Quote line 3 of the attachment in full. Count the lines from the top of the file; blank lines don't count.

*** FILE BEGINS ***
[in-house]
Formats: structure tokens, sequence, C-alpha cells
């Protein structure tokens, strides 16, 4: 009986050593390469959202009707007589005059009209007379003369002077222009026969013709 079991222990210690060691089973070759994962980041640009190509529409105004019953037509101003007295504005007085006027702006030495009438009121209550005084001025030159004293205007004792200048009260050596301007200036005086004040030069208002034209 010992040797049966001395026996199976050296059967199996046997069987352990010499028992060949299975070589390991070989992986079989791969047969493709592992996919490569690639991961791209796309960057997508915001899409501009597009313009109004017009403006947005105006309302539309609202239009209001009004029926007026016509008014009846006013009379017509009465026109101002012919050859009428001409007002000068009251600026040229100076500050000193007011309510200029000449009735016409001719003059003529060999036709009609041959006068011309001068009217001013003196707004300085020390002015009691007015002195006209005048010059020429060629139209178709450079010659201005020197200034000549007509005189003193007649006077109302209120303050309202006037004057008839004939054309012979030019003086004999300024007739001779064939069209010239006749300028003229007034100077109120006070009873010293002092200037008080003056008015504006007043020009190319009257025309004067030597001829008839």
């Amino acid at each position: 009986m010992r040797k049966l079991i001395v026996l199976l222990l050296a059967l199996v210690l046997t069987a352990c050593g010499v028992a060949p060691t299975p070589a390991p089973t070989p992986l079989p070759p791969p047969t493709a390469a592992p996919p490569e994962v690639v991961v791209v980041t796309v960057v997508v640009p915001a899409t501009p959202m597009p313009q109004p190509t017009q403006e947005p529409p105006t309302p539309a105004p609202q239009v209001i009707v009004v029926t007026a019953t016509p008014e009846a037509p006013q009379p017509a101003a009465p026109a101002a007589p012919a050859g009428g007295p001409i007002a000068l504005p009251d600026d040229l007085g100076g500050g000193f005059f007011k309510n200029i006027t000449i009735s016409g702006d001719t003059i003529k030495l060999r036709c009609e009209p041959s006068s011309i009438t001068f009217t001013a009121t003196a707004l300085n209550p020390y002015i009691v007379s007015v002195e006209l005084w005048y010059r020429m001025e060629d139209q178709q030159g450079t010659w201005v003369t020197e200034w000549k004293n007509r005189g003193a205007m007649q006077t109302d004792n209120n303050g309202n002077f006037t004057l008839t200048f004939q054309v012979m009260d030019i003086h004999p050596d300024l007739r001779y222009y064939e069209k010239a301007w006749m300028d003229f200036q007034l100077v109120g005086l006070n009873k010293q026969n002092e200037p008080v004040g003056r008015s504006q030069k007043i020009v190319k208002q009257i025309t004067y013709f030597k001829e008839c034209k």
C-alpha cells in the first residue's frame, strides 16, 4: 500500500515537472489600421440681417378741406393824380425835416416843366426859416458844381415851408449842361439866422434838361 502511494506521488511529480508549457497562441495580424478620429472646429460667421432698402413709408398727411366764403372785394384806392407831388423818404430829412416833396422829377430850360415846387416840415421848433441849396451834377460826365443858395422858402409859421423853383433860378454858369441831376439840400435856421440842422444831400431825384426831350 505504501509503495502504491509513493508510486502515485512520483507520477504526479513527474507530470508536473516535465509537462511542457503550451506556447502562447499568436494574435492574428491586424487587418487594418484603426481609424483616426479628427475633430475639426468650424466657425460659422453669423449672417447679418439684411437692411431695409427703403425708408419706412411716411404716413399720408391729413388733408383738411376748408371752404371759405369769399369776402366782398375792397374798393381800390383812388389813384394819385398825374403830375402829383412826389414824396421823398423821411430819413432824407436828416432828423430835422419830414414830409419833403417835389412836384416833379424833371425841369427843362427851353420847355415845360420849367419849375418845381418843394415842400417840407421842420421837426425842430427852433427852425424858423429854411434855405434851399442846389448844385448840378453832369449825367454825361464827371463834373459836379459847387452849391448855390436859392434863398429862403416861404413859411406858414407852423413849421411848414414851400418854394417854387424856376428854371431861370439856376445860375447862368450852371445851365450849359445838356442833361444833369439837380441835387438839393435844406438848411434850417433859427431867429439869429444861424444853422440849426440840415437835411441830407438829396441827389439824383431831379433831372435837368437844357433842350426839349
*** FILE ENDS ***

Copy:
């Protein structure tokens, strides 16, 4: 009986050593390469959202009707007589005059009209007379003369002077222009026969013709 079991222990210690060691089973070759994962980041640009190509529409105004019953037509101003007295504005007085006027702006030495009438009121209550005084001025030159004293205007004792200048009260050596301007200036005086004040030069208002034209 010992040797049966001395026996199976050296059967199996046997069987352990010499028992060949299975070589390991070989992986079989791969047969493709592992996919490569690639991961791209796309960057997508915001899409501009597009313009109004017009403006947005105006309302539309609202239009209001009004029926007026016509008014009846006013009379017509009465026109101002012919050859009428001409007002000068009251600026040229100076500050000193007011309510200029000449009735016409001719003059003529060999036709009609041959006068011309001068009217001013003196707004300085020390002015009691007015002195006209005048010059020429060629139209178709450079010659201005020197200034000549007509005189003193007649006077109302209120303050309202006037004057008839004939054309012979030019003086004999300024007739001779064939069209010239006749300028003229007034100077109120006070009873010293002092200037008080003056008015504006007043020009190319009257025309004067030597001829008839």